BMR ( Basal Metabolic Rate ) is the amount of energy expended while at resting time. Everyday requires a minimum number of calories to live. This minimum number is called The Basal Metabolic Rate ( BMR). Your BMR is the number of calories your organ needs to function while you perform no activity whatsoever like if you stayed in bed all day.
It is highly variable and the causes variation include factors such as Fat Free Mass (FFM), Fat Mass (FM), Age , Sex ,Hormonal Status ,Disease etc. This article will explain to you details about these factors.
Body Size And Composition
Basal and resting energy expenditures are related to body size, being most closely correlated with the size Fat Free Mass (FFM), which is the weight of the body less then the weight of its mass.
The size of the Fat Free Mass (FFM) generally explains about 70-80 percent of the variance in Resting Metabolic Rate (RMR). FFM is the metabolically active tissue in the body which is also called the Lean Body Mass (LBM) and so most of the variation in BMR between people can be accounted for by the variation in their FFM.
For example athletes with greater muscular development have higher BMR than non-athletes individuals. Thus exercise can help maintain a higher Lean Body Mass and hence a higher metabolic rate. Similarly, the lower basal metabolic energy requirements of women is primarily related to their generally lower amount of lean muscle mass ( more fat mass ) as compared to men.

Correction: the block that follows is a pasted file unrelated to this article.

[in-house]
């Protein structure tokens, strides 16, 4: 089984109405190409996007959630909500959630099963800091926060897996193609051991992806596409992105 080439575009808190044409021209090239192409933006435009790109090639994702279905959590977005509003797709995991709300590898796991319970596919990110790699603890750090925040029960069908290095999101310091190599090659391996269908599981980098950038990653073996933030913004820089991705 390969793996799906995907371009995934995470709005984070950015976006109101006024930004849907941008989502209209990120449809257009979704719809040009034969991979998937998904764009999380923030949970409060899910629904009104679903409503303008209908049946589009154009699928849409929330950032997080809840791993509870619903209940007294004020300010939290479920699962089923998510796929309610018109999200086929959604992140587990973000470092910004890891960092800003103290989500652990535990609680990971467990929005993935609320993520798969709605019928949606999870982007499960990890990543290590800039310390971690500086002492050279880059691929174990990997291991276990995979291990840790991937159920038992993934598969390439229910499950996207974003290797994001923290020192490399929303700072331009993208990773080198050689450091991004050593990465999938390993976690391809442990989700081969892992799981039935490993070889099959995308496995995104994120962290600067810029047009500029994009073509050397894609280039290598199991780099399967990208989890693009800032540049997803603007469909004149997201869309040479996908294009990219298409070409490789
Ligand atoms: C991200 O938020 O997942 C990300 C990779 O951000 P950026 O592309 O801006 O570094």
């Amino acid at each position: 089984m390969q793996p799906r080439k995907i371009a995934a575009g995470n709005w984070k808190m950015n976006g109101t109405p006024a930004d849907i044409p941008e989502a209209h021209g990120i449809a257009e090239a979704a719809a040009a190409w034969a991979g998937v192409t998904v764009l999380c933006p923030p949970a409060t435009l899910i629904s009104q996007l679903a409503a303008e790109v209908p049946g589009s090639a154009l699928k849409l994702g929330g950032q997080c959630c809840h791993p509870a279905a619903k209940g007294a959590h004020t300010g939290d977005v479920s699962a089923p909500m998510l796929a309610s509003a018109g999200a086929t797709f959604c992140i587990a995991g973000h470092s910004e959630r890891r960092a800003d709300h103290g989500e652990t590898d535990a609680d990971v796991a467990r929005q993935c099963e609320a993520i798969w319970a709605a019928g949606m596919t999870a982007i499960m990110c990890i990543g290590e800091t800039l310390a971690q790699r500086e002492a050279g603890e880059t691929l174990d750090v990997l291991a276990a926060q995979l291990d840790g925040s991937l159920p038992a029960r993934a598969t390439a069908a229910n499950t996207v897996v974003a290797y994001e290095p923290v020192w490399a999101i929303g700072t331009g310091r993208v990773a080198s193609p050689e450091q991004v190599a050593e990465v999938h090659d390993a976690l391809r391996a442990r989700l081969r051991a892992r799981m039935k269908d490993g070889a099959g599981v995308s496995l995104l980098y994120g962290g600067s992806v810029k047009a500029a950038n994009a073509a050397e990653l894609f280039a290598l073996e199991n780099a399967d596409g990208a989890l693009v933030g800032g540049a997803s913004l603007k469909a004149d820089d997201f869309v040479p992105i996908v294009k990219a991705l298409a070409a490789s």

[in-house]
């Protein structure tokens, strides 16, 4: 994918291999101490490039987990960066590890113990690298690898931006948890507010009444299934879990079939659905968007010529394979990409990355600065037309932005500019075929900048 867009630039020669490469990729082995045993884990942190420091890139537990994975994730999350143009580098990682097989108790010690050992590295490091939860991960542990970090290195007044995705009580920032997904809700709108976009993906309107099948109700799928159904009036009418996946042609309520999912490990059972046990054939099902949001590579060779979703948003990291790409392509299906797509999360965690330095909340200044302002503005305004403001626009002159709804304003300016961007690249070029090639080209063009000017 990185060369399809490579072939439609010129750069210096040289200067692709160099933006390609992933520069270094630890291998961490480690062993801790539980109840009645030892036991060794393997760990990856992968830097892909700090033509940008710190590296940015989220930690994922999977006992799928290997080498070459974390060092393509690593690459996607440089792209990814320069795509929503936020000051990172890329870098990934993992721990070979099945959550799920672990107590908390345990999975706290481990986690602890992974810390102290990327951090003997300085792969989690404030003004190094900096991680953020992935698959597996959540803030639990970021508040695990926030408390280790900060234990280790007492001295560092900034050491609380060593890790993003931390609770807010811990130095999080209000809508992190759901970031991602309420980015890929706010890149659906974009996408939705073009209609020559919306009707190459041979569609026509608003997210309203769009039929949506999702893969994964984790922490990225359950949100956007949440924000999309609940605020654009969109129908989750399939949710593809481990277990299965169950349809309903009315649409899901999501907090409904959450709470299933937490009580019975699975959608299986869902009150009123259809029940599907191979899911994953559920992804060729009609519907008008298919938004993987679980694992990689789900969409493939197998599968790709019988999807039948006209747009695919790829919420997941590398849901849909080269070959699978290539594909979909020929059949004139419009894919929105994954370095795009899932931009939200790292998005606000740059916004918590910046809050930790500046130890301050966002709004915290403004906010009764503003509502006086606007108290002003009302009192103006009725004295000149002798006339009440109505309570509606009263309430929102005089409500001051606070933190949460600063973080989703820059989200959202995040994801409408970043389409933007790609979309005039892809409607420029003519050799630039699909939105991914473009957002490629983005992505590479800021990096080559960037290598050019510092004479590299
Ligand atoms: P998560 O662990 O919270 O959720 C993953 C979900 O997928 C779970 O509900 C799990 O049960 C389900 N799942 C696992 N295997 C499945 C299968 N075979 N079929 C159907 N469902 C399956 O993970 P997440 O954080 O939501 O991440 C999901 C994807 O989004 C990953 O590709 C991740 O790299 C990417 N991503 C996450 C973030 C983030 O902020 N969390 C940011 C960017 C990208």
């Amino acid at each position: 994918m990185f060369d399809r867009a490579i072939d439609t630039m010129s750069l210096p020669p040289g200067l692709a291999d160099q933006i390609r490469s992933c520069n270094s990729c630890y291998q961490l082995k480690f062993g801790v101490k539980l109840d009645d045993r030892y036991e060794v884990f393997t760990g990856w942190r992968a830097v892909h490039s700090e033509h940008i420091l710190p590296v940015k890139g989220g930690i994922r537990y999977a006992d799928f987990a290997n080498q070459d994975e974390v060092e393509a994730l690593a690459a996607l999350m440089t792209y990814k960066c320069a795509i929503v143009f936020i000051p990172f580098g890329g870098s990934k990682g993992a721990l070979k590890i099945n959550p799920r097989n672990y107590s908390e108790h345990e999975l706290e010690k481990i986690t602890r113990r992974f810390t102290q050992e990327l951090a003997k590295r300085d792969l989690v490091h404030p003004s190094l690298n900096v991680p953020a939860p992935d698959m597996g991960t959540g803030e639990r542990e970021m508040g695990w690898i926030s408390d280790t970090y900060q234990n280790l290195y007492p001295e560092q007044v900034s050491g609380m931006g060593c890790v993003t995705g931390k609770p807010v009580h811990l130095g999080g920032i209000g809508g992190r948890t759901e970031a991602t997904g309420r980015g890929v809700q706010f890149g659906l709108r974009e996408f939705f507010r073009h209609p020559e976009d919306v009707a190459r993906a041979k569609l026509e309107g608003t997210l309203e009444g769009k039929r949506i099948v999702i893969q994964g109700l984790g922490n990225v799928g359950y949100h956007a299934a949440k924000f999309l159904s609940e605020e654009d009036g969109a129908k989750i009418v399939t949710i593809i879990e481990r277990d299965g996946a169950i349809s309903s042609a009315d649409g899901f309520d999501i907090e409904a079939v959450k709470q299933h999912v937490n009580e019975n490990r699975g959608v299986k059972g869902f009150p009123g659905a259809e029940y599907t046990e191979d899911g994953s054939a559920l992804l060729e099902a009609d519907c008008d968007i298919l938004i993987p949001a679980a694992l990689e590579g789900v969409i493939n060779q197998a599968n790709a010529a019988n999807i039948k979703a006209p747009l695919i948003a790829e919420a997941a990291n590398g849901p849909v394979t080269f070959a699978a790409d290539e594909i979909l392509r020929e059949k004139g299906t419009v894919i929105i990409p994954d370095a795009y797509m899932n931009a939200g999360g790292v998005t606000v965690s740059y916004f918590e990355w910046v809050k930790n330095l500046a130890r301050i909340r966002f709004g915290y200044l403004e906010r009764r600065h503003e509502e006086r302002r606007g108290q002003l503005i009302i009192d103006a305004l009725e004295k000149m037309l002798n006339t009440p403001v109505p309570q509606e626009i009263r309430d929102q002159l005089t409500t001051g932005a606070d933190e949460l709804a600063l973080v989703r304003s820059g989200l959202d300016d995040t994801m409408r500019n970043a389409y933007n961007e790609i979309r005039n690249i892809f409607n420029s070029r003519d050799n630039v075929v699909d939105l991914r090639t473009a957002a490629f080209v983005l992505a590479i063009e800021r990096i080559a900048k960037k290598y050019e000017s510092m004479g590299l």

The decline in BMR with increasing age is also to some extent the consequence of changes in the relative size of organs and tissues. Further larger people have higher BMR than people of smaller size. In fact individuals with greater surface area have a higher metabolic rate.
To illustrate , if two people of different heights and same weights , the taller individual with larger body surface area will have a higher metabolic rate. In adults with a higher percentage of body fat composition , mechanical hindrances can also increase the energy expenditure associated with certain types of activity.
The BMR per unit weight also varies with age being higher in children and lower in elderly. The loss of FFM with ageing is associated with a decline in the metabolic rate, amounting to about 1-2% decline per decade after early adulthood. The Resting Energy Expenditure (REE) is highest during the periods of rapid growth , chiefly during the first and second year of life, and reaches a lesser peak through the periods of puberty and adolescence in both sexes.
Women who have generally more fat in proportion to muscle than men , have metabolic rates which are 5-10% lower than men of the same weight and height. Thus differences in BMR between gender are due to the greater level of body fatness in women.
Thyroid status may be the most important factor and can make differences of up to plus or minus 50% for hyperthyroidism or hypothyroidism respectively. Hyperthyroidism increases the Resting Metabolic Rate (RMR). Stimulation of the sympathetic nervous system ( eg – during the period of stress or emotional excitement or fear , anxiety) causes the release of epinephrine, which directly promotes glycogenolysis and increases cellular activity.